Ginimbi’s Bentley costs him US$58k extra duty


H,This comes after Kadungure rushed to court for recourse after Zimra sought to impound the car on the basis that he had undervalued it in a bid to pay less customs duty. Kadungure’s lawyer Brighton Pabwe yesterday told the Daily News that the order was handed down by consent of both parties. “He was made to pay US$58 465, 95. The money was ordered to be paid on or before the 24th of January 2020 and each party was ordered to pay its own costs,” Pabwe said. Kadungure had initially paid US$81 450 as duty for the motor vehicle before he agreed to make an additional US$58 464, 95 last Friday. In the application, Kadungure cited Zimra commissioner-general Faith Mazani and Finance and Economic Development minister Mthuli Ncube as respondents. “On January 11, 2019 officers of the first respondent (Zimra) accompanied by members of the Zimbabwe Republic Police vehicle theft squad arrived at the applicant’s house in Domboshawa threatening to seize the vehicle on the basis that the vehicle was undervalued for purposes of customs duty. The applicant has declined to
surrender the vehicle and the first respondent, through her officers, has threatened to take unspecified action against him,” Kadungure told the court. After some negotiations Kadungure said they agreed that he should drive the vehicle to their offices at Kurima House where they would then further resolve the issue. He said he later went to Kurima House but did not go with the motor vehicle and had a meeting with loss control officers, who told him
to surrender the car. Kadungure said he had to call his lawyers from Venturas & Samukange so that he could be properly advised of his rights. “The meeting continued now in the company of my legal practitioners and during discussions it turned out that there was no proper basis to allege that incorrect duty had been paid other than a bare assertion that some Internet websites valued the car higher than that which it had been actually bought for.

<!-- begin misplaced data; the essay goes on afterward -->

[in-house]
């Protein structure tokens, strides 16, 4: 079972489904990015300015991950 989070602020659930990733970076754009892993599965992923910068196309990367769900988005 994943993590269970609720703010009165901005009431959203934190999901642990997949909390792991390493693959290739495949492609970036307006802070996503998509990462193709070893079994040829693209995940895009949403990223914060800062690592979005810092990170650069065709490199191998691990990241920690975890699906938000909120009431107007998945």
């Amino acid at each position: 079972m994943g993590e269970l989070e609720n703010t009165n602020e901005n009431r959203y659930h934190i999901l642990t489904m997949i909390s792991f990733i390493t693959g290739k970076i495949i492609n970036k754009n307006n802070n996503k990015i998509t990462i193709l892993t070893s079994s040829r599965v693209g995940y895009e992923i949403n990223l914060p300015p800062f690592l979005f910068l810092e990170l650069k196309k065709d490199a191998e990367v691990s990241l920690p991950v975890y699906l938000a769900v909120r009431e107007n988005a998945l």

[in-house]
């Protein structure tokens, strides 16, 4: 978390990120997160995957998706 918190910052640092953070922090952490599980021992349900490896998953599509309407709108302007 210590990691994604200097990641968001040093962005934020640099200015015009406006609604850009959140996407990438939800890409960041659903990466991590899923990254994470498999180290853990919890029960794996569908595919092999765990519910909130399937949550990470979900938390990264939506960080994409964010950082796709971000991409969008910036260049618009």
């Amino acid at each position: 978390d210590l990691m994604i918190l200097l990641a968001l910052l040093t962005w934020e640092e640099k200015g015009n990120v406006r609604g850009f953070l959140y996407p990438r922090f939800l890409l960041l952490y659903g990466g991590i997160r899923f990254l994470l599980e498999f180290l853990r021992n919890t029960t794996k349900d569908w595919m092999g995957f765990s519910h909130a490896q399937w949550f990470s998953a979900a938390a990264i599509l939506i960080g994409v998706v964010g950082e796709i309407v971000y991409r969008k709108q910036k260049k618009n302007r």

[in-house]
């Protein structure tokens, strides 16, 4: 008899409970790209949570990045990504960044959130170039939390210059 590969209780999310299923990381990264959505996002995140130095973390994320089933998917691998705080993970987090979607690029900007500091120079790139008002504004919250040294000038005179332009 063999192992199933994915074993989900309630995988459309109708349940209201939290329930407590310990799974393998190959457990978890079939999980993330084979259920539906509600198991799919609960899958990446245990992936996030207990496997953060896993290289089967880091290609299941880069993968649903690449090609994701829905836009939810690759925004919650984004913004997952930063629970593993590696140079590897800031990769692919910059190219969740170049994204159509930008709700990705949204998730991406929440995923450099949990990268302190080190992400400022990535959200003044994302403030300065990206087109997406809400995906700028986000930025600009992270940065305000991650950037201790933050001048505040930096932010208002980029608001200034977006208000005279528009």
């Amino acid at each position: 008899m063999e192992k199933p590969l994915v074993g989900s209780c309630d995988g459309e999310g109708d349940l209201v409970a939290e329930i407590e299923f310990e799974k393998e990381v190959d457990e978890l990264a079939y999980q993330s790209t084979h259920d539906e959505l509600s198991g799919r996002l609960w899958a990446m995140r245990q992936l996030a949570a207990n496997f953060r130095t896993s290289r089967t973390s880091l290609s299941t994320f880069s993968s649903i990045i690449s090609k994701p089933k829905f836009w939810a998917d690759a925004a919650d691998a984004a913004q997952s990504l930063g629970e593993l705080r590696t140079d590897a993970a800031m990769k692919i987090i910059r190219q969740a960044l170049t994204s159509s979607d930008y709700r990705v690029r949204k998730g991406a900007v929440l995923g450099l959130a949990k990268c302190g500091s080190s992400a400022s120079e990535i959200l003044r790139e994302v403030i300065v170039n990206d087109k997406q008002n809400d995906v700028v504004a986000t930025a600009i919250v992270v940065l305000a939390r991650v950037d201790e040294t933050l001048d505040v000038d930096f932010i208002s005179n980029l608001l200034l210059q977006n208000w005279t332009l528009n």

“(Mr) Mabiye (Zimra loss control officer) was asked whether the extent of the prejudice to Zimra was known and he said they were still investigating. He was also asked whether they had anything on paper to show that there was prejudice at all and he responded that they did not have anything yet. He could not also explain the basis upon which they needed to seize the vehicle other than saying that the law empowers them to seize it if they so wished,” Kadungure said.
He said the meeting was concluded with Zimra officers threatening to take unspecified action if the motor vehicle was not surrendered to them. “I submit that the balance of convenience lies in my favour. I paid duty for my vehicle that had been duly assessed by the first respondent and the vehicle was properly released to me. Should there have been any errors on such assessment by the first respondent, it should not be to my prejudice. In the meeting we held with Zimra authorities I told them I was willing to pay any shortfalls that are properly justified. Notwithstanding, there is an insistence to want to seize the vehicle which makes me wonder whether the rationale is revenue collection or there are other ulterior motives. “I am a known business person in this country and I import goods on a very regular basis. The first respondent does not need to hold my vehicle and have it incur charges whilst she carries out her investigation. She is free to carry out her investigation without seizing my vehicle. Should she need to re-inspect the vehicle, she can do so without seizing it. There is no basis upon which she needs to seize my vehicle other than to embarrass me. The balance of convenience therefore clearly lies in my favour,” he said.

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